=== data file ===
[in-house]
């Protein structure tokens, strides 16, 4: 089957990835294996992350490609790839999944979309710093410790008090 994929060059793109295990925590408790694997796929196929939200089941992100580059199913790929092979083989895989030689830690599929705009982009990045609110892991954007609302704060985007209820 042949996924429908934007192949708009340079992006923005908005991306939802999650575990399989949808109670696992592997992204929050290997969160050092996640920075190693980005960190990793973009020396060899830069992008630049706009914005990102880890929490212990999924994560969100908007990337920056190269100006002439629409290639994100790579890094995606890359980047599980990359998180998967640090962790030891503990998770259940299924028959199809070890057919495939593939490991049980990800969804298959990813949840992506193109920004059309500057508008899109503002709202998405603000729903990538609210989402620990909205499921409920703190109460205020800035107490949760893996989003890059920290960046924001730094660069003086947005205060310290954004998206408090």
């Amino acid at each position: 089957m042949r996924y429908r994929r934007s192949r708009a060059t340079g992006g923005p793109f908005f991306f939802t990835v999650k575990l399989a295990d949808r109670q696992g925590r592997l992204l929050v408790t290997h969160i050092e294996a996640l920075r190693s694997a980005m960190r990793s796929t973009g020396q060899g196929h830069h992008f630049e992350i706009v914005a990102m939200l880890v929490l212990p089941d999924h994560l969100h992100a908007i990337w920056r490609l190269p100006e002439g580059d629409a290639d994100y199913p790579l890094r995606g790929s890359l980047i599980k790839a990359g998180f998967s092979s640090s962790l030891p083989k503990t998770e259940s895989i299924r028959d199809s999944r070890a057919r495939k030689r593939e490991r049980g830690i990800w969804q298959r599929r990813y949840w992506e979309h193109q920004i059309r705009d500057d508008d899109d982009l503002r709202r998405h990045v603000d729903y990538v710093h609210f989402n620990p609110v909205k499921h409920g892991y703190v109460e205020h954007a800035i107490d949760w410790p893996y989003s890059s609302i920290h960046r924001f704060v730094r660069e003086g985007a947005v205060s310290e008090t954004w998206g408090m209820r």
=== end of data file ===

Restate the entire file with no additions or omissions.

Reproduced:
[in-house]
């Protein structure tokens, strides 16, 4: 089957990835294996992350490609790839999944979309710093410790008090 994929060059793109295990925590408790694997796929196929939200089941992100580059199913790929092979083989895989030689830690599929705009982009990045609110892991954007609302704060985007209820 042949996924429908934007192949708009340079992006923005908005991306939802999650575990399989949808109670696992592997992204929050290997969160050092996640920075190693980005960190990793973009020396060899830069992008630049706009914005990102880890929490212990999924994560969100908007990337920056190269100006002439629409290639994100790579890094995606890359980047599980990359998180998967640090962790030891503990998770259940299924028959199809070890057919495939593939490991049980990800969804298959990813949840992506193109920004059309500057508008899109503002709202998405603000729903990538609210989402620990909205499921409920703190109460205020800035107490949760893996989003890059920290960046924001730094660069003086947005205060310290954004998206408090």
């Amino acid at each position: 089957m042949r996924y429908r994929r934007s192949r708009a060059t340079g992006g923005p793109f908005f991306f939802t990835v999650k575990l399989a295990d949808r109670q696992g925590r592997l992204l929050v408790t290997h969160i050092e294996a996640l920075r190693s694997a980005m960190r990793s796929t973009g020396q060899g196929h830069h992008f630049e992350i706009v914005a990102m939200l880890v929490l212990p089941d999924h994560l969100h992100a908007i990337w920056r490609l190269p100006e002439g580059d629409a290639d994100y199913p790579l890094r995606g790929s890359l980047i599980k790839a990359g998180f998967s092979s640090s962790l030891p083989k503990t998770e259940s895989i299924r028959d199809s999944r070890a057919r495939k030689r593939e490991r049980g830690i990800w969804q298959r599929r990813y949840w992506e979309h193109q920004i059309r705009d500057d508008d899109d982009l503002r709202r998405h990045v603000d729903y990538v710093h609210f989402n620990p609110v909205k499921h409920g892991y703190v109460e205020h954007a800035i107490d949760w410790p893996y989003s890059s609302i920290h960046r924001f704060v730094r660069e003086g985007a947005v205060s310290e008090t954004w998206g408090m209820r």